The courtroom was packed. The 11 imprisoned Cumhuriyet employees were already sitting, along with other "suspects" from the daily, encircled by two dozen gendarmes – as if they were vicious criminals!

The newspaper's editor in chief, Murat Sabuncu, had to postpone his defence, as the visuals he was going to use in the courtroom were seized by gendarmes as he was leaving the prison! So, Kadri had to make the opening act.

While Kadri refuted all the accusations against him one by one, I realized the gravity of the situation once again. So many baseless accusations, all fabricated deliberately to bring charges against him and the others.

The indictment accused most of them of contacting Gülen suspects. But some were no suspects at all. Others called or texted Kadri, but he had not returned the calls or replied to the messages.

Who cares? Kadri reminded the judges that he was a journalist; anyone could call him or he could call anyone, including most controversial figures if necessary. He said: "Journalism is not a crime!"

I pictured a neon sign blinking on the wall of the courtroom repeating this sentence: "Journalism is not a crime! Journalism is not a crime! Journalism is not…"

I don't know if it would change anything though. For these judges, journalism means obedience.

An unsupported indictment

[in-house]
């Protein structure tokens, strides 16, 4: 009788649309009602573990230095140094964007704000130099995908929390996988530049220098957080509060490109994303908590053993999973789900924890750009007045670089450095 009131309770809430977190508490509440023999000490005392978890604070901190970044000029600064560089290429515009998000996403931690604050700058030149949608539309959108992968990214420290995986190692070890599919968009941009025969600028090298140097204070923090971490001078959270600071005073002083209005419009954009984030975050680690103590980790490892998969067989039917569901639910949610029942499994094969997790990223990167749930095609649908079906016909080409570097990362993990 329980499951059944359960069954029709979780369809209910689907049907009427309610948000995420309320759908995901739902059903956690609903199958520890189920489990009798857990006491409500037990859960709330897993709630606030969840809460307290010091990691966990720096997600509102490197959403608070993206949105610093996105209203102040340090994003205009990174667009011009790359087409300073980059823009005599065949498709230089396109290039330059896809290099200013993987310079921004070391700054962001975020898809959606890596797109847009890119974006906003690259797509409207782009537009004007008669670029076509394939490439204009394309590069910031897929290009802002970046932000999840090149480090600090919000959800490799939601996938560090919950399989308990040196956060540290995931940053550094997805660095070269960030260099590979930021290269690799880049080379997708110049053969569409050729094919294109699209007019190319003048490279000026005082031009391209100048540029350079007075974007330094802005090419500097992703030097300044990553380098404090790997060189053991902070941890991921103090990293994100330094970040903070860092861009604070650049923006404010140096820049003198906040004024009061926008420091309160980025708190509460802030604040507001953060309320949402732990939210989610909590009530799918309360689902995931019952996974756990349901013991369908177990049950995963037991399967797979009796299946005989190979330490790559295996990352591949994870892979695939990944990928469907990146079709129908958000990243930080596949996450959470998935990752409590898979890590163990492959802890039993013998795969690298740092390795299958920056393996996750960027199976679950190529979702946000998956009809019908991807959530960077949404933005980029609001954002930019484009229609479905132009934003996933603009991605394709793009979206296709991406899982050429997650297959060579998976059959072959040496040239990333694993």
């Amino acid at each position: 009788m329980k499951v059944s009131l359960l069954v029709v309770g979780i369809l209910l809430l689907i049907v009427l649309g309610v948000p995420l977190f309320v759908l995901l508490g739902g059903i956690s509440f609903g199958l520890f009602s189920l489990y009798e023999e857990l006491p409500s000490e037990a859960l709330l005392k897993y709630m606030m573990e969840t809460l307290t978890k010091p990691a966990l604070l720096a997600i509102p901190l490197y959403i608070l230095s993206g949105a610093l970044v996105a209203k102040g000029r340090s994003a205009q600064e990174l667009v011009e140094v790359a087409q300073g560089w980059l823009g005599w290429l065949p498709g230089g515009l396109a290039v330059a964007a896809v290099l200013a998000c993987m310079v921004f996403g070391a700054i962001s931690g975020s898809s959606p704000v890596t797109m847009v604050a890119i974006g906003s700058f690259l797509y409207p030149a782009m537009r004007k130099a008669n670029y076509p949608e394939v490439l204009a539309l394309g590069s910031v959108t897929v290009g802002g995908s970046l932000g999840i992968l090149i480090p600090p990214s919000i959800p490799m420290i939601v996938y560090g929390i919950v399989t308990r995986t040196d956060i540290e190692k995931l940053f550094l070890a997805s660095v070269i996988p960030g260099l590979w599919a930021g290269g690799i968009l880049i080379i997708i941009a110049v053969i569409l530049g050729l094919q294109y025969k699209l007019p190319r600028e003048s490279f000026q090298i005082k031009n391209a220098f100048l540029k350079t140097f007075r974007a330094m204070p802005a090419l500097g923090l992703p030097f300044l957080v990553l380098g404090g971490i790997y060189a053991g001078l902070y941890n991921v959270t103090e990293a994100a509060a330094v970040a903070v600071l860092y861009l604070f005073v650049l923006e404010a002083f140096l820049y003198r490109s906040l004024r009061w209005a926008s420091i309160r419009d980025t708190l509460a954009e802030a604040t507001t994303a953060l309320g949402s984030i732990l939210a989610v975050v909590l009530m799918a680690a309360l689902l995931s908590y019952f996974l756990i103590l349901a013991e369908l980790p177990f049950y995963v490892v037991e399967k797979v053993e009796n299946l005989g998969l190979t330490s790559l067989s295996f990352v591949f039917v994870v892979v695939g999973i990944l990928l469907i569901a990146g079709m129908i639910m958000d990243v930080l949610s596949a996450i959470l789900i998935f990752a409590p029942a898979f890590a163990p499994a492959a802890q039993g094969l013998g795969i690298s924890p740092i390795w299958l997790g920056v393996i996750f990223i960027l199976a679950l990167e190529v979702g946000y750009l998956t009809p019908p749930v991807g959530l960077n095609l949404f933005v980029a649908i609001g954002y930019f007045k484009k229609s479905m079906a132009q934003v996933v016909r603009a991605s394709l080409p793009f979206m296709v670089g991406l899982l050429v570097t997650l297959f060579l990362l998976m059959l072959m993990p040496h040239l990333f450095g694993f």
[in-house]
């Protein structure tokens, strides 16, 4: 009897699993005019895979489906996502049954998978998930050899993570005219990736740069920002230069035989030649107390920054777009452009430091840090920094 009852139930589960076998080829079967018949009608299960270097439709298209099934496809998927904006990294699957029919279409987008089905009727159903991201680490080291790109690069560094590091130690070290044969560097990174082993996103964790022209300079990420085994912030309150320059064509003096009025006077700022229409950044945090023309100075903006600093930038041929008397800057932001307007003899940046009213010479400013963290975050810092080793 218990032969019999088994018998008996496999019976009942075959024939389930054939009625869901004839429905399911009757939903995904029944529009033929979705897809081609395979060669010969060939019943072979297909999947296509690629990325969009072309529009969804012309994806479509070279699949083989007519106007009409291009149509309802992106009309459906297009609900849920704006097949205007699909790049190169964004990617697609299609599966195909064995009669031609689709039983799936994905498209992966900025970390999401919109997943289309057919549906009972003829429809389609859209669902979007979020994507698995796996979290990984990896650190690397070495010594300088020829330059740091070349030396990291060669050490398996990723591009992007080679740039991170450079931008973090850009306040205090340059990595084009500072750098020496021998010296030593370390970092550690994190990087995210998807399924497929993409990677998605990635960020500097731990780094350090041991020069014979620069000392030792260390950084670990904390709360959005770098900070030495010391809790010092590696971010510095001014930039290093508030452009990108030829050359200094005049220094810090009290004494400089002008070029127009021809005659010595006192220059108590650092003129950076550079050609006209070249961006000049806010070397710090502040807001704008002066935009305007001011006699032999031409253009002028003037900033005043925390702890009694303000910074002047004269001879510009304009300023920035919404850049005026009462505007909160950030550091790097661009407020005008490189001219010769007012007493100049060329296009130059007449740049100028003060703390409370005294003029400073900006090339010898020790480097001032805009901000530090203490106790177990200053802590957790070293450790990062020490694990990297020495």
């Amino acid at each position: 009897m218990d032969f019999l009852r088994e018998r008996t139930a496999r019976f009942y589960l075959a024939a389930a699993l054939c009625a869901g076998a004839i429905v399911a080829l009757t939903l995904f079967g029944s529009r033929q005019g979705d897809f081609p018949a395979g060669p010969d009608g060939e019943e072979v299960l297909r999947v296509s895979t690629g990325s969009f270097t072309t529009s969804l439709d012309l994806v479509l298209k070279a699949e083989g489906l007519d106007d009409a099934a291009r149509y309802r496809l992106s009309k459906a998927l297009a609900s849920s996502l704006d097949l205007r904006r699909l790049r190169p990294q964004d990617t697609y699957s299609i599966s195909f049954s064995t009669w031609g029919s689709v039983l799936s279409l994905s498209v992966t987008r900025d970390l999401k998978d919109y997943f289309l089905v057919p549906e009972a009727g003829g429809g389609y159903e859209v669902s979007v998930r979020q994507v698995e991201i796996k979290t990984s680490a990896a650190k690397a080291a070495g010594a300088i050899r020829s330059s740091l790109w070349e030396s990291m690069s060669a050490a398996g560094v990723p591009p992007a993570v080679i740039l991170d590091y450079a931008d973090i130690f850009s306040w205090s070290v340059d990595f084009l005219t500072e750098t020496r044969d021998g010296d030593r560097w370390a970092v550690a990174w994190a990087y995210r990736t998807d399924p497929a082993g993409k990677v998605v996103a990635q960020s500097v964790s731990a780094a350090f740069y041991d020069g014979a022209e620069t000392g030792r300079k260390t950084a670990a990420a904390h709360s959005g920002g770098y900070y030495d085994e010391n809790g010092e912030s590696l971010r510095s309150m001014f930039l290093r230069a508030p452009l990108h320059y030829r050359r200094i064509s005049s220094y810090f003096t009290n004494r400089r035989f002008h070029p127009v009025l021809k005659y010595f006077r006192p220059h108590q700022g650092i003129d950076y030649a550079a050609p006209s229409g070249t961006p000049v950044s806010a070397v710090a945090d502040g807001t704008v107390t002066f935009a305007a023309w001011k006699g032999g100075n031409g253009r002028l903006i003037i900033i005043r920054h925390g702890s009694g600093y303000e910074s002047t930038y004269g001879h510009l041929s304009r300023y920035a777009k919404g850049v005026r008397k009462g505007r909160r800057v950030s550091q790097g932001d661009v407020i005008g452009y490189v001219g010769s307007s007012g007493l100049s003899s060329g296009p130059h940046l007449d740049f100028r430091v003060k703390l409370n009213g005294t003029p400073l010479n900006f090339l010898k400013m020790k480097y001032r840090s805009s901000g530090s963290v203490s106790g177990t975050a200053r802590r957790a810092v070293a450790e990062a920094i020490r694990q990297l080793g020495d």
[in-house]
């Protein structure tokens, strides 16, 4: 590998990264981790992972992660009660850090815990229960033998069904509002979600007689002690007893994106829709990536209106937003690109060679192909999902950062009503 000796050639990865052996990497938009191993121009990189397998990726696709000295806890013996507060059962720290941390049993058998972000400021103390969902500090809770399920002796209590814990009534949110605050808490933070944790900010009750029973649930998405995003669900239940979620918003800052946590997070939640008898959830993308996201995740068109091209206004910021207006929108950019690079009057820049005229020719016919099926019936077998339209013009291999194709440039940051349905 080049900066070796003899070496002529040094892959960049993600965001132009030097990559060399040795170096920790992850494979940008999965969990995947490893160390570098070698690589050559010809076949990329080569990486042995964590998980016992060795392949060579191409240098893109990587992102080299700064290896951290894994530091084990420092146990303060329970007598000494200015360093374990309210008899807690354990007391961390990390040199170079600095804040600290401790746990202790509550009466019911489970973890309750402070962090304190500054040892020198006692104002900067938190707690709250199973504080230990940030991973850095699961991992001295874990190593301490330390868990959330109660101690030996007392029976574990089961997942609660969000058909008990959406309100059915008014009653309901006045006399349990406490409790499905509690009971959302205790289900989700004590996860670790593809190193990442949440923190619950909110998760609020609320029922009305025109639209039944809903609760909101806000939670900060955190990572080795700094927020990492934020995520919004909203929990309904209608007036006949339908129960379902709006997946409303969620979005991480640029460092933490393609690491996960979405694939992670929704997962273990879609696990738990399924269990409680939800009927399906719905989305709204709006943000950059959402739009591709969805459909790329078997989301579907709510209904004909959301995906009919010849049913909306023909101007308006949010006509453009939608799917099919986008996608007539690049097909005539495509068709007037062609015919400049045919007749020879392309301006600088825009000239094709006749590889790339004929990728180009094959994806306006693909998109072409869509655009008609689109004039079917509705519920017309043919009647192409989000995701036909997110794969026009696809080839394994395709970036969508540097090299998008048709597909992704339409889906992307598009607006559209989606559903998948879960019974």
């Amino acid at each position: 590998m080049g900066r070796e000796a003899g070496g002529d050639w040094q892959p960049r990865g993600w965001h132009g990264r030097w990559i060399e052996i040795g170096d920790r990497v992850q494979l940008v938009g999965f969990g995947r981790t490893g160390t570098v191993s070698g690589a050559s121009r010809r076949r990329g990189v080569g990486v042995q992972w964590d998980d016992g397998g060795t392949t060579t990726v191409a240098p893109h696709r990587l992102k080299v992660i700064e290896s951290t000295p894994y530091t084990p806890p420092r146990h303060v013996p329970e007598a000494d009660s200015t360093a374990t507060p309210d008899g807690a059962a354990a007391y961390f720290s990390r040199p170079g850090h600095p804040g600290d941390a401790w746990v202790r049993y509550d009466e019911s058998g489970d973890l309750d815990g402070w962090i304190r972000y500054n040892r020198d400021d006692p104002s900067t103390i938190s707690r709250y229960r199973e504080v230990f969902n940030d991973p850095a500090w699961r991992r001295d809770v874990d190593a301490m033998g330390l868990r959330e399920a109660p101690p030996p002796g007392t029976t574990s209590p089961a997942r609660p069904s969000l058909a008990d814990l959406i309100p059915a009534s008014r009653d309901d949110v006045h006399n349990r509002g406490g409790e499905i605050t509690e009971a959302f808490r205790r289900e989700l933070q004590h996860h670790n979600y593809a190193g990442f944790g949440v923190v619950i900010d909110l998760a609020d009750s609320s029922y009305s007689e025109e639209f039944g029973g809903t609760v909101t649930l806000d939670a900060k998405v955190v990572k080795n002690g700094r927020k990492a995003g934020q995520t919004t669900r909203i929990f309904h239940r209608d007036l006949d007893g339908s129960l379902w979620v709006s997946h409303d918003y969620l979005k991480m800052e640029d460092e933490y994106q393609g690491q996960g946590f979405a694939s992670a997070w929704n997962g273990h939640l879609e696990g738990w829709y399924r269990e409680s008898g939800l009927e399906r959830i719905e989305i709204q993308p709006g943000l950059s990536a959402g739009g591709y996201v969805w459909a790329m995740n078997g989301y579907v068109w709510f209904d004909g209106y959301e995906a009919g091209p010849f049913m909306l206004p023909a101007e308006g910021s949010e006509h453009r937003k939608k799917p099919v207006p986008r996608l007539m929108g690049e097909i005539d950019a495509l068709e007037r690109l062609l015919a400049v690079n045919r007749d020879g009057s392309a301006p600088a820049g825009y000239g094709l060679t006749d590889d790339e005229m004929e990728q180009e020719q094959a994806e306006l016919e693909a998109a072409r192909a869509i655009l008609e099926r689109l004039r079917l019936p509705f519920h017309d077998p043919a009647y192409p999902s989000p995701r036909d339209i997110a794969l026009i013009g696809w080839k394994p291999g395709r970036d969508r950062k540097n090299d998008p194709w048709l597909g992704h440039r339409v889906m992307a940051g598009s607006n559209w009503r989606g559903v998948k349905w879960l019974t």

I asked myself: "Even though they were biased against our colleagues, how could a shabby indictment like this based on fake or no evidence at all not bother them?"

An example: A parquet layer who once worked for Akın Atalay has a son. This son once dined in a restaurant owned by an alleged Gülenist. Although Atalay was not aware of this man's existence until the day he saw the indictment, this was "proof enough" of his link to Gülen, according to the prosecutor.

Another example: The daily's ombudsman, Güray Öz, also could not have known that the owner of the restaurant where he used to order delicious pitas would pop up as a suspected Gülenist in the indictment – an allegation that was not true, by the way. But, again, who cares?

Another one: The board members of Cumhuriyet were accused of publishing ads from a Gülenist bank. But the judiciary turned a blind eye to the fact that these ads were published after the bank was already in the hands of a government-appointed trustee. This fact, revealed by Akın Atalay during his defence, was not deemed significant by the judges.

Gülenists in the police and the judiciary worked hard back in 2010 to manufacture fake evidence used to imprison journalists. It took years to prove that such documents were falsified.

Today, though, they do not even bother with that pretence: the crime is committed openly. The judiciary does not care, even if the indictment has no legal basis. It is a matter of fulfilling orders at any cost. Any prosecutor or judge deciding otherwise may be discharged the next day.

The government rules the courtroom, not the law. Talking about justice in a courtroom feels like punching against a solid wall of evil. Your mind and soul hurt when you have to defend yourself against such slander.